Apache™ Hadoop helps businesses solve one of their toughest challenges—profiting from massive volumes of data. Its popularity stems from its ability to enable organizations to gain value from big, diverse data types. As the Forrester Research, Inc. report The Forrester Wave™: Big Data Hadoop Solutions, Q1 2014, notes, “Hadoop is unstoppable as its open-source roots grow wildly and deeply into enterprises. Its refreshingly unique approach to data management is transforming how companies store, process, analyze and share big data.”
The technology has justifiably received accolades for the benefits it delivers, yet at the same time it’s been dogged by misinformation and overpromising of exactly what it can offer. Having the wrong expectations—or believing misconceptions—when implementing Hadoop can result in wasted time, inflated expenses and lacklustre performance.
Understanding what Hadoop can and can’t do, and then planning the installation accordingly, will help the implementation reach its full capability. To be successful, learn the truth about the technology and avoid these common myths:
Hadoop Can Replace a Data Warehouse
Truth: Hadoop is not a complete data or analytics solution by itself. It is a framework or platform that cannot serve as or replace the data warehouse. As such, Hadoop offers a cost-effective solution as a big data platform that can share its information with other databases, making it an ideal complement to a data warehouse. This gives organizations new ways to use and exploit large, diverse data volumes.
The Technology is a Passing Trend
Truth: Hadoop is popular and its momentum seems unstoppable, so don’t expect it to go away. The Forrester Wave™: Big Data Hadoop Solutions, Q1 2014, believes that Hadoop is a “must-have data platform for large enterprises, forming the cornerstone of any flexible, future data management platform.” To take advantage of it, next-generation data warehouses are supporting deeper Hadoop integration to manage larger and more complex data sets.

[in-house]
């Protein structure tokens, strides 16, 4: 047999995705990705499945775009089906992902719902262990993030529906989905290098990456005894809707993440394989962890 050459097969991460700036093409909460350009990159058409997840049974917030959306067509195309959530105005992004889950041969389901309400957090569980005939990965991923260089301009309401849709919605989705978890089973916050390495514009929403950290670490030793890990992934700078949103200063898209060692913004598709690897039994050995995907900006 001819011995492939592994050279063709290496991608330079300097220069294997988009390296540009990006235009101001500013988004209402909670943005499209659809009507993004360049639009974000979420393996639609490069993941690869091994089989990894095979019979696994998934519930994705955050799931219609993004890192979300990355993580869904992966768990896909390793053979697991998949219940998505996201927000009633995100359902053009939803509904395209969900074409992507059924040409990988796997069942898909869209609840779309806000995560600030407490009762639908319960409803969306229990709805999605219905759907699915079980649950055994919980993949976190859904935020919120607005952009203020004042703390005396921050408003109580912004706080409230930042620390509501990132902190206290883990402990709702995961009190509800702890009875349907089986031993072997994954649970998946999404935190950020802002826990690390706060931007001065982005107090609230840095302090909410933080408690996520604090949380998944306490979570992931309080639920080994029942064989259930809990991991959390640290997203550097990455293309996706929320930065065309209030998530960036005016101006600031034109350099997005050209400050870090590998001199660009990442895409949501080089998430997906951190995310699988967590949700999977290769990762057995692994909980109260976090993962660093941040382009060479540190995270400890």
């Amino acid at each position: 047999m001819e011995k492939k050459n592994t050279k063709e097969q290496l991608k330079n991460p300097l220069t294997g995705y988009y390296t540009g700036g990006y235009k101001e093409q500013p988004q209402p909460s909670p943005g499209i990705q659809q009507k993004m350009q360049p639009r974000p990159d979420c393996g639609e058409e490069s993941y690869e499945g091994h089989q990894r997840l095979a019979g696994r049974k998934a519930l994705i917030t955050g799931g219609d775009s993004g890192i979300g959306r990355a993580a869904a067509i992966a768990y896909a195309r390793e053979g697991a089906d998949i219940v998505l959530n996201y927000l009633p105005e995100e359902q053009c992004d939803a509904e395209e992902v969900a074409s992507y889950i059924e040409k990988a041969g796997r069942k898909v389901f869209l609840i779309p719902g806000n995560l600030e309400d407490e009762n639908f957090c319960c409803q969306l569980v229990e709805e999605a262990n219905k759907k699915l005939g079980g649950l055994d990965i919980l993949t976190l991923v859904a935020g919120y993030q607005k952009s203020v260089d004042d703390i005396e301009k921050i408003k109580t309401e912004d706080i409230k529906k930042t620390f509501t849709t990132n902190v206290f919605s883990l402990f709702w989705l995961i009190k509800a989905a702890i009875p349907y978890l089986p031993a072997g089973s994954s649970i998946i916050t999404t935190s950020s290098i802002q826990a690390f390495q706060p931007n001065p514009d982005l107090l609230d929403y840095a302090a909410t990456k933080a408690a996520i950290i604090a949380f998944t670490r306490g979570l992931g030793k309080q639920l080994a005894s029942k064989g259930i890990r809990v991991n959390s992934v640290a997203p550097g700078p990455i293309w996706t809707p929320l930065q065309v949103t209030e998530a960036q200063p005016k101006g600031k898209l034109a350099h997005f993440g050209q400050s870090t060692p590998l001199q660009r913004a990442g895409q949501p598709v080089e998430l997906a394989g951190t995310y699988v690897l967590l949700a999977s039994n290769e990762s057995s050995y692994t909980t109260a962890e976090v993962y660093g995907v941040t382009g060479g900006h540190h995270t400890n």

Hadoop is Free
Truth: Sure, Hadoop is an open-source product that anyone can download for free, but the cost to use the technology is not free or even cheap. It requires highly trained expertise to use effectively, and storing the data long term can be expensive. In fact, a data warehouse can cost less than Hadoop when considering analytics and multiple users. And besides the open-source technologies, vendors sell specific applications with various features to support and extend Hadoop to make it more beneficial to businesses.
The Solution is a Data Integration Tool
Truth: The technology is actually a distributed file system designed for specific data types and workloads. It lacks data integration capabilities. If the solution is not integrated with a larger data management ecosystem, is it likely to become another data silo that isolates information. But once it’s part of a data warehouse environment, information from the warehouse and from Hadoop can be used for queries.
Hadoop is a Single Open-Source Product
Truth: It is a library of products and technologies, including the Hadoop Distributed File System, MapReduce, Pig, Hive, Falcon, Knox and others. Hadoop products are available from a variety of vendors that add differentiating features, such as the Hortonworks® Data Platform that lets organizations capture, process and share data in any format at any scale. Some Hadoop products are open source—others are not. The demand for the products has created what Forrester calls a “cutthroat” market for vendors seeking to capitalize on selling unique options.
Unlock the Full Potential
Hadoop delivers a proven solution for storing and processing large data sets, enabling businesses to leverage the big, diverse data that was previously too expensive or complex to use effectively. Despite its purposes and advantages, the technology is not a replacement for a data warehouse or data integration tools. Instead, the value of Hadoop can be increased by integrating it with other data or analytics solutions.
Source: All the above opinions are personal perspective on the basis of information provided by Forbes and contributor Brett Martin.